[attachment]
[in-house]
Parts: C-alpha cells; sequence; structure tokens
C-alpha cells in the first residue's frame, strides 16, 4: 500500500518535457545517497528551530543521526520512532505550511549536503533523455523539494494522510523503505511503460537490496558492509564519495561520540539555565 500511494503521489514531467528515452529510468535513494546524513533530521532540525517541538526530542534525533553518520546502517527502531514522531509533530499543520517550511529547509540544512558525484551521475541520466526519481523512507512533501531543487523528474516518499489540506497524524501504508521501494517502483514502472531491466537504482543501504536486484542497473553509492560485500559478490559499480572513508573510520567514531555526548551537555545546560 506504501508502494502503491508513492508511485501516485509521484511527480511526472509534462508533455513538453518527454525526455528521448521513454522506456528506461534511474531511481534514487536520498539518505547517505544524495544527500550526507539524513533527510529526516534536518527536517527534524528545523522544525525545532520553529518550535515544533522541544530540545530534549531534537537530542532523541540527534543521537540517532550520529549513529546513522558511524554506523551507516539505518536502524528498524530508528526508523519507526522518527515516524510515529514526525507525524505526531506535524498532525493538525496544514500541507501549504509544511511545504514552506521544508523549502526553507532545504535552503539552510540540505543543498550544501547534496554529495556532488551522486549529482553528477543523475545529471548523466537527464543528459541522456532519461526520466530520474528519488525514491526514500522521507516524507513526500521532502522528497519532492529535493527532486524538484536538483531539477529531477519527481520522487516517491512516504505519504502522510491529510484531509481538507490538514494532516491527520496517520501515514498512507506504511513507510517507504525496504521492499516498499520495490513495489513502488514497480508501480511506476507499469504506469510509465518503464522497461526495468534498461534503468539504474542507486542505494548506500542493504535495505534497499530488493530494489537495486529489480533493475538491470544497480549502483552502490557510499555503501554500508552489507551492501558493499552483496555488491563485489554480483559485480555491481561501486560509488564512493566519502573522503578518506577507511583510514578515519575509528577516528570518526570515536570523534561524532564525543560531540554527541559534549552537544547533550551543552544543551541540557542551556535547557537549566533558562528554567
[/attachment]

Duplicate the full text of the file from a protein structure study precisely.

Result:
[in-house]
Parts: C-alpha cells; sequence; structure tokens
C-alpha cells in the first residue's frame, strides 16, 4: 500500500518535457545517497528551530543521526520512532505550511549536503533523455523539494494522510523503505511503460537490496558492509564519495561520540539555565 500511494503521489514531467528515452529510468535513494546524513533530521532540525517541538526530542534525533553518520546502517527502531514522531509533530499543520517550511529547509540544512558525484551521475541520466526519481523512507512533501531543487523528474516518499489540506497524524501504508521501494517502483514502472531491466537504482543501504536486484542497473553509492560485500559478490559499480572513508573510520567514531555526548551537555545546560 506504501508502494502503491508513492508511485501516485509521484511527480511526472509534462508533455513538453518527454525526455528521448521513454522506456528506461534511474531511481534514487536520498539518505547517505544524495544527500550526507539524513533527510529526516534536518527536517527534524528545523522544525525545532520553529518550535515544533522541544530540545530534549531534537537530542532523541540527534543521537540517532550520529549513529546513522558511524554506523551507516539505518536502524528498524530508528526508523519507526522518527515516524510515529514526525507525524505526531506535524498532525493538525496544514500541507501549504509544511511545504514552506521544508523549502526553507532545504535552503539552510540540505543543498550544501547534496554529495556532488551522486549529482553528477543523475545529471548523466537527464543528459541522456532519461526520466530520474528519488525514491526514500522521507516524507513526500521532502522528497519532492529535493527532486524538484536538483531539477529531477519527481520522487516517491512516504505519504502522510491529510484531509481538507490538514494532516491527520496517520501515514498512507506504511513507510517507504525496504521492499516498499520495490513495489513502488514497480508501480511506476507499469504506469510509465518503464522497461526495468534498461534503468539504474542507486542505494548506500542493504535495505534497499530488493530494489537495486529489480533493475538491470544497480549502483552502490557510499555503501554500508552489507551492501558493499552483496555488491563485489554480483559485480555491481561501486560509488564512493566519502573522503578518506577507511583510514578515519575509528577516528570518526570515536570523534561524532564525543560531540554527541559534549552537544547533550551543552544543551541540557542551556535547557537549566533558562528554567